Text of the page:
No need to enter me in the draw. I adore Amaranthine, but have a nice decant, and would love for someone else to have a try!

  • mals86 says:

    The earthy, windy, waxy smell of my sons’ heads after they’ve been playing outside is a deep, deep pleasure. I first noticed it on my younger brother as we were growing up, and it seems I only find it on little boys – my daughter’s head never had that smell, and my older son smells less of it as he ages (he’s 11 now). It’a always a reminder of the Now – play now, live now, hug now.

    The smell of dry leaves in the autumn is a wonderful reminder of the Past – what’s done is done. Turn it over, let it rest, plant something new in it.

    The smell of blooming black locust trees is a harbinger of the Future, and a reminder to plan for encountering joy.

    • Rappleyea says:

      Those babies are blooming profusely here now, and the air smells wonderful.

      Beautifully said Mals.

  • Tiara says:

    Tough to choose between the smell in the air on a spring morning or clothes line dried in the sun (especially in New Mexico for some reason). But don’t necessarily want to smell either of them ON me!

  • Silviafunkly says:

    The smell of bread reconnects me with life. Fresh porcini mushrooms and truffles are also up there.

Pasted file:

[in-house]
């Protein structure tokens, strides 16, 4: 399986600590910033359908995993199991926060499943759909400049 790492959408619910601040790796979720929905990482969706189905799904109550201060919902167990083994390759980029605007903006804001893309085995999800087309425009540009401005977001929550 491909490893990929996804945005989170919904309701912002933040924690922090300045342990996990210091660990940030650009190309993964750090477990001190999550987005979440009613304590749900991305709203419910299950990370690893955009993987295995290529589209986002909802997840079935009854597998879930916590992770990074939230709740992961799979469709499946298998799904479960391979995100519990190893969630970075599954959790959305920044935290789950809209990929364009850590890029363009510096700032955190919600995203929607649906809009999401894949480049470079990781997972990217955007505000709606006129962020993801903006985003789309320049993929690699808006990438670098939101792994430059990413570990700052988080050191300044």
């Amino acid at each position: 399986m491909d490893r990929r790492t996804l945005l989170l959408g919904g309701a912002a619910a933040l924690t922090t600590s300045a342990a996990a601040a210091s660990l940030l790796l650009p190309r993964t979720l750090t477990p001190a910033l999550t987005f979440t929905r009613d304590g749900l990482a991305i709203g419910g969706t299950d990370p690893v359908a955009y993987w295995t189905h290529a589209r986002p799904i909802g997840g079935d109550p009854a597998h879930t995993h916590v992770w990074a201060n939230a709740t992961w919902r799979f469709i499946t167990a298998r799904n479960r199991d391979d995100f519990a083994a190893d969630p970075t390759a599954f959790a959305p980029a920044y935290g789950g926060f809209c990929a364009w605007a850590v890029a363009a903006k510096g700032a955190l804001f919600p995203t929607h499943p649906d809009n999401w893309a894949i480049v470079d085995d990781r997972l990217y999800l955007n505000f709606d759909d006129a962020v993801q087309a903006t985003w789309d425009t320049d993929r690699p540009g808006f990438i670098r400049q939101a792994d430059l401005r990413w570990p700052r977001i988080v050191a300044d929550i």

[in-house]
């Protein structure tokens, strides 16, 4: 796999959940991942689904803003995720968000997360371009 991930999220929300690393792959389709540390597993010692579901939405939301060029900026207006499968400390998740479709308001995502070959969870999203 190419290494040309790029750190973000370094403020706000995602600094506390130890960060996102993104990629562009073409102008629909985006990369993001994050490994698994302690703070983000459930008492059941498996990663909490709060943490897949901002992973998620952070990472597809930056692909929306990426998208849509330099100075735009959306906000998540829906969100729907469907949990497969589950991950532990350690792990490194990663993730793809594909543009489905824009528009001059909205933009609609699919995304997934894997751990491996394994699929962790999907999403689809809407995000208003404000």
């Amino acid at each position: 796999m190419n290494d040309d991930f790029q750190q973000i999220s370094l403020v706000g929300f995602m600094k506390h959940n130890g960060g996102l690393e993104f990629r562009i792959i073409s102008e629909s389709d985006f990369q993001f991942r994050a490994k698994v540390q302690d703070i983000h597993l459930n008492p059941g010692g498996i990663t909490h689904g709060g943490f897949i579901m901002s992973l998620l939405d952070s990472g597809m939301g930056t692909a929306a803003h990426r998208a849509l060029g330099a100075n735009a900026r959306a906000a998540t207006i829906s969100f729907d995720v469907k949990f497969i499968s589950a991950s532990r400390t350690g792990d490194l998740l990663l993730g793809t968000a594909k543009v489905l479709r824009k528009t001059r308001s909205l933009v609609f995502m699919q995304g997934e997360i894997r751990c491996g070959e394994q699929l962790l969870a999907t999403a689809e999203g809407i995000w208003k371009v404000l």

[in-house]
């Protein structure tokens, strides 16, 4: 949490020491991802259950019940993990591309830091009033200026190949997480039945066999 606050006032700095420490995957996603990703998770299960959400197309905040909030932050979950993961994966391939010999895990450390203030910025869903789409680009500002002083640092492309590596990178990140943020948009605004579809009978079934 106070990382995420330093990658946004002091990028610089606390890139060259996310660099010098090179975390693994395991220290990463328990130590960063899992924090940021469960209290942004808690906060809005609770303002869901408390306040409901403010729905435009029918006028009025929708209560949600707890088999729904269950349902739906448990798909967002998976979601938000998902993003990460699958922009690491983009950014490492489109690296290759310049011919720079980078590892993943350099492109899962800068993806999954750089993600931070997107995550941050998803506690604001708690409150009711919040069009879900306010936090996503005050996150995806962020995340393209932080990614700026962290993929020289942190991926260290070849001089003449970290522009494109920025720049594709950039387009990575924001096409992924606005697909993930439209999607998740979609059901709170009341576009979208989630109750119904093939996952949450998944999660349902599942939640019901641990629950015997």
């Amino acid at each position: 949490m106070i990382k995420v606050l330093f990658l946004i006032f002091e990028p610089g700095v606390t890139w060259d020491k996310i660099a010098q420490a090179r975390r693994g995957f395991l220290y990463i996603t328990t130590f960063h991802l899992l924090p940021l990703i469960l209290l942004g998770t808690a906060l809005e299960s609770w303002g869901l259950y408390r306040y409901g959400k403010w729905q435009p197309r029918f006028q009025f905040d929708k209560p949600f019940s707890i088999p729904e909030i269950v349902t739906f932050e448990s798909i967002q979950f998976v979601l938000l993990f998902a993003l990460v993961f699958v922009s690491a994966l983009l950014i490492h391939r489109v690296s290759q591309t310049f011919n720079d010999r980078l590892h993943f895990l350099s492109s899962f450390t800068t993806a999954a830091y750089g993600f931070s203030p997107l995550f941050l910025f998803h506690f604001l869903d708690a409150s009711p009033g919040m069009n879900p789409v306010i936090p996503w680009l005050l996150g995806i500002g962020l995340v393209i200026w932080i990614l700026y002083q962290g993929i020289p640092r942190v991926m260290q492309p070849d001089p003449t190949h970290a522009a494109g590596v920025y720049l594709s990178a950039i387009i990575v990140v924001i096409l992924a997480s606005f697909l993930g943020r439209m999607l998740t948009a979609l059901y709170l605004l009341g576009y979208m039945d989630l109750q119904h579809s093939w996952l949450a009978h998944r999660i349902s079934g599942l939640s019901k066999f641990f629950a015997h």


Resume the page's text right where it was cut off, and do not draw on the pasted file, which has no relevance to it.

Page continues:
Perfume-wise, it’s got to be MdO Carnation.
    Also my husband wearing Al Oudh is pretty revitalizing >:)

  • gator grad says:

    Wow. That’s a tough question.

    I think that the reason I like perfume in general is that it brings me back to my body (and out of my busy, whining, overheated, anxious brain). It brings me back to the sensory level of my existence. I am hit particularly hard by several of my perfumes– Week-end a Deauville, Un Coeur en Mai, and Tea for Two come to mind. But also, I just received a bottle of Vintage Cuir de Russie, and it too transported me into my body. This probably sounds like a typo, because we think of perfume as transporting us to another place, and not as grounding us stronger in the moment. But I am so often thinking of other things, other places, other worries that I hardly ever stop and experience the moment that I am currently living in.